You probably already know that whole grains are good for you, and refined wheat is not so good for you. I’m not going to talk about why. (Google it)
The problem is, people don’t seem to understand that multi-grain, cracked wheat, honey wheat, and anything else with the word wheat in it, is not necessarily whole grain, and therefore not what you thought you were buying when you tossed it in your grocery basket.
So here it folks. The following explanation is taken from the Linus Pauling Institute, which is a great resource when it comes to nutrition. Take a minute, and avoid being one of those silly (read annoying) people who use words they don’t understand.
Grains are seeds of plants belonging to the grass family. Species that produce edible grains include wheat, rice, maize (corn), barley, oats, and rye. An intact grain has an outer layer of bran, a carbohydrate-rich middle layer called the endosperm, and an inner germ layer. Although not always intact, whole-grain foods contain the entire grain, including the bran, the endosperm, and the germ.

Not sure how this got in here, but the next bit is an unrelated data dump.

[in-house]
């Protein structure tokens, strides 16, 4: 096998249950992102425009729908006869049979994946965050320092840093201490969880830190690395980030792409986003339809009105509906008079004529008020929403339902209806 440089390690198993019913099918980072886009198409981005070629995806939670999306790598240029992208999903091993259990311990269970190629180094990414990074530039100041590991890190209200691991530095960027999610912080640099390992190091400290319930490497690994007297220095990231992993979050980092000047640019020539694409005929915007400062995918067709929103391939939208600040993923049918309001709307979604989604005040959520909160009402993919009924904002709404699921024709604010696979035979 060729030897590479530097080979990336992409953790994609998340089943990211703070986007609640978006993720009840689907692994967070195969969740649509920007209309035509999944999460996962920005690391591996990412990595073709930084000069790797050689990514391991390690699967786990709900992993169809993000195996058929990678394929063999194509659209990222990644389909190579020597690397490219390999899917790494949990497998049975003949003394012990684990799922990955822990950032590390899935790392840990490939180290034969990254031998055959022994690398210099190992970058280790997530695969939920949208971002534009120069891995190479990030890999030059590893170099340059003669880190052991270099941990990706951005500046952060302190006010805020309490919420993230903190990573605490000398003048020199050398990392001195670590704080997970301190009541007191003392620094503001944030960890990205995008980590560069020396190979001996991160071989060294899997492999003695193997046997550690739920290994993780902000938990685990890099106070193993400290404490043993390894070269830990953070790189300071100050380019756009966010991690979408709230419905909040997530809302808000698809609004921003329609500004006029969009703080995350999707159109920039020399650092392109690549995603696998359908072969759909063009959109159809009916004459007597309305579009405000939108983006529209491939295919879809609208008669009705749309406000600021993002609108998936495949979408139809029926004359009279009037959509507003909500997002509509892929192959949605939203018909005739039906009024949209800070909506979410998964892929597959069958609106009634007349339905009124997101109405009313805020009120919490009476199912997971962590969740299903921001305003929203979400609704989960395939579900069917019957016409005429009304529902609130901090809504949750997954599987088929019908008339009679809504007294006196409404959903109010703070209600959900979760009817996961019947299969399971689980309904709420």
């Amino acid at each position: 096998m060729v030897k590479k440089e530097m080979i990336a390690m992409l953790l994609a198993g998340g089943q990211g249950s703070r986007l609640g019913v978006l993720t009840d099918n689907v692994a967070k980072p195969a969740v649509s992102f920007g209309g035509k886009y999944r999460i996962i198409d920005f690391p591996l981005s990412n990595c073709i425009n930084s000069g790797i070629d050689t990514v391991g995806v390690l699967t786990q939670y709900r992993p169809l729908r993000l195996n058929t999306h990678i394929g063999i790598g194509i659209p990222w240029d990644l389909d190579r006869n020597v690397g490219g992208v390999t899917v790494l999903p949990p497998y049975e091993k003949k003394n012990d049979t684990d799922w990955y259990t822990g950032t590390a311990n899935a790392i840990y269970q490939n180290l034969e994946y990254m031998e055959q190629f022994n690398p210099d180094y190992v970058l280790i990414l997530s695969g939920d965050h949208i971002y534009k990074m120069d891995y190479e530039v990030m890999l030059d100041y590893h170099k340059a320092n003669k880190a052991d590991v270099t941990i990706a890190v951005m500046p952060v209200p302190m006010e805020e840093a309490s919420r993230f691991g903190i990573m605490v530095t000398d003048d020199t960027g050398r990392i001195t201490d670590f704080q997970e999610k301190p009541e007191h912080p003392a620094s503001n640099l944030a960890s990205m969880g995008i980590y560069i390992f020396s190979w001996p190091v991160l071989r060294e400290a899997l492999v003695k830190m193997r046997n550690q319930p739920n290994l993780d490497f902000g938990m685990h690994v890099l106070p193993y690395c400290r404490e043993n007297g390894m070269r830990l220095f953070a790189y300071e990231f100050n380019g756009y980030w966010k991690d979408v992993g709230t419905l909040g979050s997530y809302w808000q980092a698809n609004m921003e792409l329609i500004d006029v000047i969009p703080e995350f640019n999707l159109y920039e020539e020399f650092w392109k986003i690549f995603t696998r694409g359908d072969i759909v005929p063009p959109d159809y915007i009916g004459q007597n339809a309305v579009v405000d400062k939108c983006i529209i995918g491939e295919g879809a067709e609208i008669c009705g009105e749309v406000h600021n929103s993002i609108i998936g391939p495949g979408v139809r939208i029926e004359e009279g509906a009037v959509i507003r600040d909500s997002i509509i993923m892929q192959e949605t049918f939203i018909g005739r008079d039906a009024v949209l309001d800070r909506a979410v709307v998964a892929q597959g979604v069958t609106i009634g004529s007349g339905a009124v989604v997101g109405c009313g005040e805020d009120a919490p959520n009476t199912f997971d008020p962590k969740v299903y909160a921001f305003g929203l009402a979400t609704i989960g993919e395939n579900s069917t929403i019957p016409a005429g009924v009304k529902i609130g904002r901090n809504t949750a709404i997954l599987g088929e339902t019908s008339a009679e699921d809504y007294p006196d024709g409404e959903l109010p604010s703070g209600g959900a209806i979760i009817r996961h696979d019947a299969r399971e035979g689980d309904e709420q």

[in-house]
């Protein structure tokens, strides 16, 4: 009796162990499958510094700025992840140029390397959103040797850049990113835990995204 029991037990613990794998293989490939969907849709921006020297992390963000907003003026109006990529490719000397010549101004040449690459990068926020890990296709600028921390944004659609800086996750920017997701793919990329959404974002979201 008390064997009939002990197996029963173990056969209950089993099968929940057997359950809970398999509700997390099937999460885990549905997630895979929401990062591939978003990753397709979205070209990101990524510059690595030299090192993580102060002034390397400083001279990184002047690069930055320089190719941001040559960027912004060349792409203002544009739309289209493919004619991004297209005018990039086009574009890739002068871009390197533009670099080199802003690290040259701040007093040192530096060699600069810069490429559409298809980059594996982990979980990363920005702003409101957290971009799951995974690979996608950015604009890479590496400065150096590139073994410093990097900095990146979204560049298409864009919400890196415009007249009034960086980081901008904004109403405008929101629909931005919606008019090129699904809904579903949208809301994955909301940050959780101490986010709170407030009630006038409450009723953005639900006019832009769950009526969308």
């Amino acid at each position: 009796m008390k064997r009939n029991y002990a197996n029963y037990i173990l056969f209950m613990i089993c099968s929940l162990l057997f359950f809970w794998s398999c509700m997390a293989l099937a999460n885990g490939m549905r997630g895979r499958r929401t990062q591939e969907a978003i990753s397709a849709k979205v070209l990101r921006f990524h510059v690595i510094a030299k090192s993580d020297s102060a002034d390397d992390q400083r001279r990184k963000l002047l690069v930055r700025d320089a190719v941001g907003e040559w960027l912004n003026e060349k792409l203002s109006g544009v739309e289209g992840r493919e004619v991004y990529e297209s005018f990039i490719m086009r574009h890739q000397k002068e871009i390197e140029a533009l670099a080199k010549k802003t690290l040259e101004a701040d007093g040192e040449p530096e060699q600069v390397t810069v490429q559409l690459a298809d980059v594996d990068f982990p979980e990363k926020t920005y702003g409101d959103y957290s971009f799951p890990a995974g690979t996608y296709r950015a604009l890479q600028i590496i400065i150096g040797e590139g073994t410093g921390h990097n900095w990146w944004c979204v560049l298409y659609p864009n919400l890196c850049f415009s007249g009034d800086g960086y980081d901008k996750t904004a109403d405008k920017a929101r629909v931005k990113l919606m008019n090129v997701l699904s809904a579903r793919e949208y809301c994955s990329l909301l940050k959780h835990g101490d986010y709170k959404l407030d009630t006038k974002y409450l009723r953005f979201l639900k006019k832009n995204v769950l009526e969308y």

Whole grains are rich in potentially beneficial compounds, including vitamins, minerals, and phytochemicals, such as lignans, phytosterols, and fiber. Most of these compounds are located in the bran or the germ of the grain, both of which are lost during the refining process, leaving only the starchy endosperm.
If you don’t like whole grain bread or pasta then don’t buy it. White bread usually comes with some kind of toy right? I’m not going to pick on you just because you have the taste buds of a 10 year old.
What you choose to eat is up to you, but this information should keep those of you with healthy intentions from being fooled with fancy packaging that makes a product look like something it’s not. If it doesn’t say “whole wheat” or “whole grain”, then it’s probably not.